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a-z health information - disease

 

Acromegaly

Definition

Acromegaly is a condition in which there is too much growth hormone in the body.

Alternative Names

Somatotroph adenoma; Growth hormone excess; Pituitary giant (in childhood)

Causes

Acromegaly is a rare condition. It is caused when the pituitary gland makes too much growth hormone. The pituitary gland is a pea-sized endocrine gland located at the base of the brain. It controls, makes, and releases several hormones, including growth hormone.

Usually a noncancerous (benign) tumor of the pituitary gland causes the gland to release too much growth hormone.

In children, too much growth hormone causes gigantism rather than acromegaly.

Symptoms

Symptoms of acromegaly may include any of the following:

  • Body odor
  • Carpal tunnel syndrome
  • Decreased muscle strength (weakness)
  • Decreased peripheral vision
  • Easy fatigue
  • Excessive height (when excess growth hormone production begins in childhood)
  • Excessive sweating
  • Headache
  • Hoarseness
  • Joint pain, limited joint movement, swelling of the bony areas around a joint
  • Large bones of the face
  • Large feet (change in shoe size), large hands (change in ring or glove size)
  • Large glands in the skin (sebaceous glands)
  • Large jaw (prognathism) and tongue (macroglossia)
  • Sleep apnea
  • Thickening of the skin, skin tags
  • Widely spaced teeth
  • Widened fingers or toes, with swelling, redness, and pain

Other symptoms that may occur with this disease:

Exams and Tests

The health care provider will perform a physical exam and ask about your symptoms.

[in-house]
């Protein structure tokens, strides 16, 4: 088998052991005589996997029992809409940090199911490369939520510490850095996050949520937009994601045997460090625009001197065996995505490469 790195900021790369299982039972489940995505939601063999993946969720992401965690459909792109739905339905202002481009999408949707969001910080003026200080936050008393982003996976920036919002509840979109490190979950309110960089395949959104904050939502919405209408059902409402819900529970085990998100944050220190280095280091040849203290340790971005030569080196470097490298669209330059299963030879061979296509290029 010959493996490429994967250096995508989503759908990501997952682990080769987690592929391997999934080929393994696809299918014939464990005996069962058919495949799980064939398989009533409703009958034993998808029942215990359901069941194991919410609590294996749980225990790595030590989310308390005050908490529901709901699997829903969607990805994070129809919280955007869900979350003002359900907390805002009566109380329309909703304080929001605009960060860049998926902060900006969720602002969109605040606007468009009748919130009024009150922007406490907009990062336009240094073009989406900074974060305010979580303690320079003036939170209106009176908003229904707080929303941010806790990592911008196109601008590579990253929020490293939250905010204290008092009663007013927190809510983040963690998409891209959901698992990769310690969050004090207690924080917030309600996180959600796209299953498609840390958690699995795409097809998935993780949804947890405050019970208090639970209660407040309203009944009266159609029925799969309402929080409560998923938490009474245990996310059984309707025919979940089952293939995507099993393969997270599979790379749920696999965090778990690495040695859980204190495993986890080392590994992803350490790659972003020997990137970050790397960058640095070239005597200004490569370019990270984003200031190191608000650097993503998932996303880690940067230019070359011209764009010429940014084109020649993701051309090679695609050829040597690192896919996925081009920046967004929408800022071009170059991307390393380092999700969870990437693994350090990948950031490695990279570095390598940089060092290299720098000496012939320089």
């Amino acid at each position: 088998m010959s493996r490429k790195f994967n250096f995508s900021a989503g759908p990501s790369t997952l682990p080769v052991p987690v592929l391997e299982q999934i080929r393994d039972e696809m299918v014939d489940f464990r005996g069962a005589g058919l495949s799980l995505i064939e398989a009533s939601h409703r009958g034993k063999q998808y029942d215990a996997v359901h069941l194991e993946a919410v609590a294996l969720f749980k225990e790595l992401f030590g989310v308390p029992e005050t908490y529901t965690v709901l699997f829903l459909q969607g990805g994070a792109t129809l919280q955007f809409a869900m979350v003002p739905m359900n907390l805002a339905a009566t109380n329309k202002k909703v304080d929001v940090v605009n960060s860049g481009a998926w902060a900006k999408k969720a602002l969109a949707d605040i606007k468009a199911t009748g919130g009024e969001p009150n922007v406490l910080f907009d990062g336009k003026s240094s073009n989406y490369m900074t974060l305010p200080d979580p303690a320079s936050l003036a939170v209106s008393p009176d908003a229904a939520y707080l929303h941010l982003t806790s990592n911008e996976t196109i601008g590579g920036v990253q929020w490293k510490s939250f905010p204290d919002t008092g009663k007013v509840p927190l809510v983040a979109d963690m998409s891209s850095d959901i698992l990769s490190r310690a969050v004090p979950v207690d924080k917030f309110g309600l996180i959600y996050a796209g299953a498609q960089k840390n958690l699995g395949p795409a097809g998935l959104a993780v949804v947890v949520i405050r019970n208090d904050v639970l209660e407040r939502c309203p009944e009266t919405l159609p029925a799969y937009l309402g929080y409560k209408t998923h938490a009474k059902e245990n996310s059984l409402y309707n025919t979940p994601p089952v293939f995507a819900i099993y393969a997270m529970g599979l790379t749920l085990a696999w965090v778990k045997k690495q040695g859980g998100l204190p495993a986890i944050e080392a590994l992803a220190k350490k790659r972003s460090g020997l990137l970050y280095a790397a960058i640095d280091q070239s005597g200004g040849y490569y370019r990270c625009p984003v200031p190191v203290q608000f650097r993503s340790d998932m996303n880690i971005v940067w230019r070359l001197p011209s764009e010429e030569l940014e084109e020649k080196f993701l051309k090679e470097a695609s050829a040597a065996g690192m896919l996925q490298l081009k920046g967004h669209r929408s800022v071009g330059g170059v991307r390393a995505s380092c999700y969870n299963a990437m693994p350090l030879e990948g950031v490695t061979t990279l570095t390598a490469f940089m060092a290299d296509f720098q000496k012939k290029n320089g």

The following tests may be ordered to confirm diagnosis of acromegaly:

Treatment

Surgery to remove the pituitary tumor that is causing this condition often corrects the abnormal growth hormone. Sometimes the tumor is too large to remove completely. People who do not respond to surgery may have radiation of the pituitary gland.

Medications are used after surgery. Some patients are treated with medicines instead of surgery.

After treatment, you will need to see your health care provider regularly to make sure that the pituitary gland is working normally. Yearly evaluations are recommended.

Outlook (Prognosis)

Pituitary surgery is successful in most patients, depending on the size of the tumor and the experience of the surgeon.

Without treatment, the symptoms will get worse. Conditions such as high blood pressure, diabetes, and heart disease may result.

When to Contact a Medical Professional

Call your health care provider if:

  • You have symptoms of acromegaly
  • Your symptoms do not improve with treatment

Prevention

Acromegaly cannot be prevented. Early treatment may prevent complications of the disease from getting worse.

References

Katznelson L, Atkinson JLD, Cook DM, et al. American Association of Clinical Endocrinologists medical guidelines for clinical practice for the diagnosis and treatment of acromegaly - 2011 update. Endocr Pract. 2011;17(Suppl 4):1-44.

Melmed S, Kleinberg D. Pituitary masses and tumors. In: Melmed S, Polonsky KS, Larsen PR, Kronenberg HM, eds. Williams Textbook of Endocrinology. 12th ed. Philadelphia, Pa: Elsevier Saunders; 2011:chap 9.


Review Date: 11/7/2013
Reviewed By: Brent Wisse, MD, Associate Professor of Medicine, Division of Metabolism, Endocrinology & Nutrition, University of Washington School of Medicine. Also reviewed by David Zieve, MD, MHA, Bethanne Black, and the A.D.A.M. Editorial team.
The information provided herein should not be used during any medical emergency or for the diagnosis or treatment of any medical condition. A licensed medical professional should be consulted for diagnosis and treatment of any and all medical conditions. Call 911 for all medical emergencies. Links to other sites are provided for information only -- they do not constitute endorsements of those other sites. © 1997- A.D.A.M., Inc. Any duplication or distribution of the information contained herein is strictly prohibited.
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